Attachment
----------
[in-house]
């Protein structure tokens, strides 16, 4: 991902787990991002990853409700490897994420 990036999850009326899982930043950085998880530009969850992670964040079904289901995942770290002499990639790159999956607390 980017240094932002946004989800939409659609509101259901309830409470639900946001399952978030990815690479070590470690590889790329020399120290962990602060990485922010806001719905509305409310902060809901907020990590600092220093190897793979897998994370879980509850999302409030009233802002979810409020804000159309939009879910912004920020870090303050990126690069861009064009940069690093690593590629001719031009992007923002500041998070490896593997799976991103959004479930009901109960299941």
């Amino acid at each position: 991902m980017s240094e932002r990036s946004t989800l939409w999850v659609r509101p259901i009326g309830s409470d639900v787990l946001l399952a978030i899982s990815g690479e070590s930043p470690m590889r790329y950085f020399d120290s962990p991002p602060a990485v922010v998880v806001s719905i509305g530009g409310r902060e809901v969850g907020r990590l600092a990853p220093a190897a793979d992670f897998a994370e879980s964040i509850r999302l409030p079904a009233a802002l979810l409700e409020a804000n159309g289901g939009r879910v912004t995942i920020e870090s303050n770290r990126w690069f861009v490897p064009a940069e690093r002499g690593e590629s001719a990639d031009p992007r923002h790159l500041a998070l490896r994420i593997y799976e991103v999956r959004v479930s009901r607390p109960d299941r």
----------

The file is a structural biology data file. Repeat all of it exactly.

[in-house]
């Protein structure tokens, strides 16, 4: 991902787990991002990853409700490897994420 990036999850009326899982930043950085998880530009969850992670964040079904289901995942770290002499990639790159999956607390 980017240094932002946004989800939409659609509101259901309830409470639900946001399952978030990815690479070590470690590889790329020399120290962990602060990485922010806001719905509305409310902060809901907020990590600092220093190897793979897998994370879980509850999302409030009233802002979810409020804000159309939009879910912004920020870090303050990126690069861009064009940069690093690593590629001719031009992007923002500041998070490896593997799976991103959004479930009901109960299941």
């Amino acid at each position: 991902m980017s240094e932002r990036s946004t989800l939409w999850v659609r509101p259901i009326g309830s409470d639900v787990l946001l399952a978030i899982s990815g690479e070590s930043p470690m590889r790329y950085f020399d120290s962990p991002p602060a990485v922010v998880v806001s719905i509305g530009g409310r902060e809901v969850g907020r990590l600092a990853p220093a190897a793979d992670f897998a994370e879980s964040i509850r999302l409030p079904a009233a802002l979810l409700e409020a804000n159309g289901g939009r879910v912004t995942i920020e870090s303050n770290r990126w690069f861009v490897p064009a940069e690093r002499g690593e590629s001719a990639d031009p992007r923002h790159l500041a998070l490896r994420i593997y799976e991103v999956r959004v479930s009901r607390p109960d299941r």